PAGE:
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With three of the team’s top five scorers from this season, led by Big Ten Player of the Year Keita Bates-Diop, moving on Ohio State entered the offseason in need of players who could potentially have an immediate impact in 2018-19.

Tuesday evening the Buckeyes picked up a commitment from a grad transfer, as former Wake Forest guard Keyshawn Woods announced that he will play his final season at Ohio State.

Woods appeared in 28 games for the Demon Deacons in 2017-18, averaging 11.9 points, 2.5 rebounds and 1.9 assists in 25.7 minutes per game. The 6-foot-3 guard was used primarily as a reserve this past season, making just five starts for Wake Forest. Woods began his collegiate career at Charlotte, playing the 2014-15 season there before transferring to Wake Forest.

During the 2016-17 season, the first in which he was eligible to play at Wake Forest, Woods started 22 of the 33 games he played in and averaged 12.5 points, 4.2 rebounds and 3.5 assists per game. Woods shot 49.5 percent from the field and 43.8 percent from three during that campaign, and the hope in Columbus is that he can get back to that level in his lone season as a Buckeye.

Ohio State’s best returnee on the perimeter next season will be rising junior C.J. Jackson, who averaged 12.6 points, 3.9 rebounds and 3.9 assists per game as a sophomore. Ohio State also adds a talented freshman class that includes guards Duane Washington Jr. and Luther Muhammad. Florida State transfer C.J. Walker will have two seasons of eligibility remaining after sitting out the upcoming campaign per NCAA transfer rules.

Memphis to recruit in style with new souped-up van

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Traveling during live recruiting periods isn’t the most enjoyable process for college basketball coaches, with many having to work their way through airports and car rental lines in order to keep tabs on players they’re recruiting. For the programs at the top of the sport a private plane may be available, which certainly helps.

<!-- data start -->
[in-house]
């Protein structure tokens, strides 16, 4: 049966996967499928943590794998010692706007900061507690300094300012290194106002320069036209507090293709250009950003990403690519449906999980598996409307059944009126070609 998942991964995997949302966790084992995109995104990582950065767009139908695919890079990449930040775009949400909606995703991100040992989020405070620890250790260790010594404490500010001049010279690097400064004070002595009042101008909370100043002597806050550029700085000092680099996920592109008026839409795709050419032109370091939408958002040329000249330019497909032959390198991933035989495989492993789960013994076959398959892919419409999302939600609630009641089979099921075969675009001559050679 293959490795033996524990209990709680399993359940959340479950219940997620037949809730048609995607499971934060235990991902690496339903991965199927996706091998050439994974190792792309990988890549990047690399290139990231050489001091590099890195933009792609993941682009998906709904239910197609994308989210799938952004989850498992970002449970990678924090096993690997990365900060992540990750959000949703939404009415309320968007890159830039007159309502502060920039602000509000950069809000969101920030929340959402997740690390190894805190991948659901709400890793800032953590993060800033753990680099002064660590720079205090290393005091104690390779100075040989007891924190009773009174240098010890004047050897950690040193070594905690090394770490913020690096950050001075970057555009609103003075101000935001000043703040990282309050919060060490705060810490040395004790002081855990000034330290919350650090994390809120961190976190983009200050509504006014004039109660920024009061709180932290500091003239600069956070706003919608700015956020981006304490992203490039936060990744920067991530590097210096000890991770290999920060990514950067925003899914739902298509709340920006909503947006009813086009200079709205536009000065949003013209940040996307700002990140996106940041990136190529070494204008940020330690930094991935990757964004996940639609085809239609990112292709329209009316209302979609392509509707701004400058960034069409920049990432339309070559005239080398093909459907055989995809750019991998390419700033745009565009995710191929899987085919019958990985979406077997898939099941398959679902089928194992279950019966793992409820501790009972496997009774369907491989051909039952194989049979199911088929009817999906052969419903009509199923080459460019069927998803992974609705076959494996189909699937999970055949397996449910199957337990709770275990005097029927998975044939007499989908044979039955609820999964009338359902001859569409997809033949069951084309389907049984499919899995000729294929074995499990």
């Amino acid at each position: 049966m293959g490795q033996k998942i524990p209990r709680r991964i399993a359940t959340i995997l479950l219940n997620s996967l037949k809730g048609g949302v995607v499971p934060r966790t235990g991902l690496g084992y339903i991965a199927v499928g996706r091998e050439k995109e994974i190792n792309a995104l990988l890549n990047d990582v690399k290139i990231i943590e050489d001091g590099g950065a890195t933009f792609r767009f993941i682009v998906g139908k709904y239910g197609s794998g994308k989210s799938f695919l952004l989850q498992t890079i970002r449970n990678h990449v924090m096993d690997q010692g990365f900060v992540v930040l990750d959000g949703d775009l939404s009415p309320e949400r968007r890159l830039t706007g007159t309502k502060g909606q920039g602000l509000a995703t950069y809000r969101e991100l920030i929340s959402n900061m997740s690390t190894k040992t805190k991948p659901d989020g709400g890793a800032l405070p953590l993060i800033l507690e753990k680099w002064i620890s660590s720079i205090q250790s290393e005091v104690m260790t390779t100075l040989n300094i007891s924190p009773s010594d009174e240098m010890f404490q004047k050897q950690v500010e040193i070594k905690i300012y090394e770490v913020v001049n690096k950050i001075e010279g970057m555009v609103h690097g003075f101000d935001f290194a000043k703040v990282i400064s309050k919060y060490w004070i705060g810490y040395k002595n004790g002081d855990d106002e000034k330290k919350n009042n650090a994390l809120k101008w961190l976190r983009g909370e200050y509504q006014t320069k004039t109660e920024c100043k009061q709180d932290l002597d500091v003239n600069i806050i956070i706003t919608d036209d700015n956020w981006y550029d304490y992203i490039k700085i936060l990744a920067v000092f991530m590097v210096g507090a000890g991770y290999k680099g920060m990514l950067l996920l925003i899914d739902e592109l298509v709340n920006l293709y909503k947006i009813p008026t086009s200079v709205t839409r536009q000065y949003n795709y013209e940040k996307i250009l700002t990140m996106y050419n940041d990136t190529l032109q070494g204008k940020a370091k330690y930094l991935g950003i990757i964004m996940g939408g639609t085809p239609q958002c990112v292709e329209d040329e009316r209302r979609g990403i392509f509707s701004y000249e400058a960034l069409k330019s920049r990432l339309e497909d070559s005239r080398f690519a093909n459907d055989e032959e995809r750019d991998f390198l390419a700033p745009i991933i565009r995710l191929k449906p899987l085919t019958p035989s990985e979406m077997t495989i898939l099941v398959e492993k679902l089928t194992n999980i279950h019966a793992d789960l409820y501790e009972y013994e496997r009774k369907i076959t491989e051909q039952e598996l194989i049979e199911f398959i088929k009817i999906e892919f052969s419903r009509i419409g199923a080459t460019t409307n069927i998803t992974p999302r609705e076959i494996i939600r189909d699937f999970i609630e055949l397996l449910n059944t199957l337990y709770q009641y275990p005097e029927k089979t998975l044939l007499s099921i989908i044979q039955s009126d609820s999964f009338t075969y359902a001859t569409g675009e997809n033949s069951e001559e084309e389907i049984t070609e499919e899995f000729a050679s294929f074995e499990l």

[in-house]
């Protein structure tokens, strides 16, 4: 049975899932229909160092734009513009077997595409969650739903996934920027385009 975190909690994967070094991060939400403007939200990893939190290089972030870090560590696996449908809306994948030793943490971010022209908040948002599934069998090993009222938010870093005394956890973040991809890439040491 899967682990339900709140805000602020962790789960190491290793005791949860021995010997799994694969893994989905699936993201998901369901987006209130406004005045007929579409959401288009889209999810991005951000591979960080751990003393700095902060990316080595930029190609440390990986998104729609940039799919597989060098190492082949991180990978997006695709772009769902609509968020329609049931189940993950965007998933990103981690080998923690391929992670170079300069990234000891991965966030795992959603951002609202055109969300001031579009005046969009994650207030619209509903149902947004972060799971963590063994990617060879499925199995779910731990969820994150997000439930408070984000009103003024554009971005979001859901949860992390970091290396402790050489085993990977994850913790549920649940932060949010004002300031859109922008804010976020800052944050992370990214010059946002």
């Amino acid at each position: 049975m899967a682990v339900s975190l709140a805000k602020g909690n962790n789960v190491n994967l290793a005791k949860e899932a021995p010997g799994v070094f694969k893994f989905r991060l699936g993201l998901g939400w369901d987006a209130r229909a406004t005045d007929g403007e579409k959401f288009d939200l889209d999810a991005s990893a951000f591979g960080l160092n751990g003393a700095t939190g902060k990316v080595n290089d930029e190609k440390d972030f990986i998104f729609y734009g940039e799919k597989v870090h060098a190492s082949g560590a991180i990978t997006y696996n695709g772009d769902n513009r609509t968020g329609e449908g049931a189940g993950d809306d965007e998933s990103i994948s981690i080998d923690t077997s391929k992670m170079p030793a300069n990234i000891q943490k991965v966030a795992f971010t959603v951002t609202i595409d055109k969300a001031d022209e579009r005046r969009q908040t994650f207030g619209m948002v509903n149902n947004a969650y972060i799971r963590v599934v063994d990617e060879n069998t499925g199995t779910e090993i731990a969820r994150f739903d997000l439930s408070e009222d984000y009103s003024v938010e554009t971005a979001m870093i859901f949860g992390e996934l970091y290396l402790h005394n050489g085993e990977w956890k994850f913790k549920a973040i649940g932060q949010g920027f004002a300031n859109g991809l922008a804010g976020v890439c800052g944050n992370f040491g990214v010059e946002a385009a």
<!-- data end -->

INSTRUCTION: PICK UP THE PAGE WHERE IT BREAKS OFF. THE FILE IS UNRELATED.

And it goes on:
In the case of Penny Hardaway’s Memphis program, the coaching staff will be hitting the road in style as he showed off a new, souped-up van via his Twitter account Tuesday afternoon.

Notice the “One Cent” logo in the headrests, making it clear whose van it is and what Hardaway’s accomplished in the game of basketball as a player. For those too young to be intimately familiar with his playing career, Hardaway’s work with the Bluff City Legends (named Team Penny when he was in charge) on the Nike EYBL circuit and at Memphis East HS will likely register.

Since Hardaway’s hiring he and his staff, which includes assistants Tony Madlock and two-time NBA champion Mike Miller, have made Memphis a player on the recruiting trail. Will the van reel in top prospects? Maybe, maybe not. But there’s no denying the fact that Hardaway and his staff have already managed to connect in a way that the prior coaching staff was unable to.

Now we wait for the anonymous complaint from another athletic department to the NCAA about Hardaway and Memphis having this van, because that’s generally the way in which these things work.

NABC sends out talking points ahead of Rice Commission announcement

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Wednesday morning the NCAA will announced the recommendations of the Rice Commission, which is headed by former Secretary of State Condoleeza Rice. The commission was formed in the aftermath of the FBI’s September arrest of ten individuals in connection with an investigation into corruption and bribes in college basketball recruiting back, with the stated goal being to introduce reforms that would “clean up” the sport.

NBC Sports obtained an email the National Association of Basketball Coaches (NABC) sent out to its members in preparation for Wednesday’s announcement. In the email, the NABC provided “talking points” while also encouraging coaches to support the Rice Commission’s findings — whether they agree with them or not.

“In short, it is imperative that the Commission’s recommendations be met with unequivocal support from each of us. The NABC Board of Directors affirmed the necessity of this unified response on a conference call earlier today,” the statement sent out by the NABC read.

The key talking points are:

  • Change was necessary, and we knew change was coming. As coaches on the front lines, we are uniquely positioned to offer valuable insight as the Commission’s recommendations progress through the legislative process;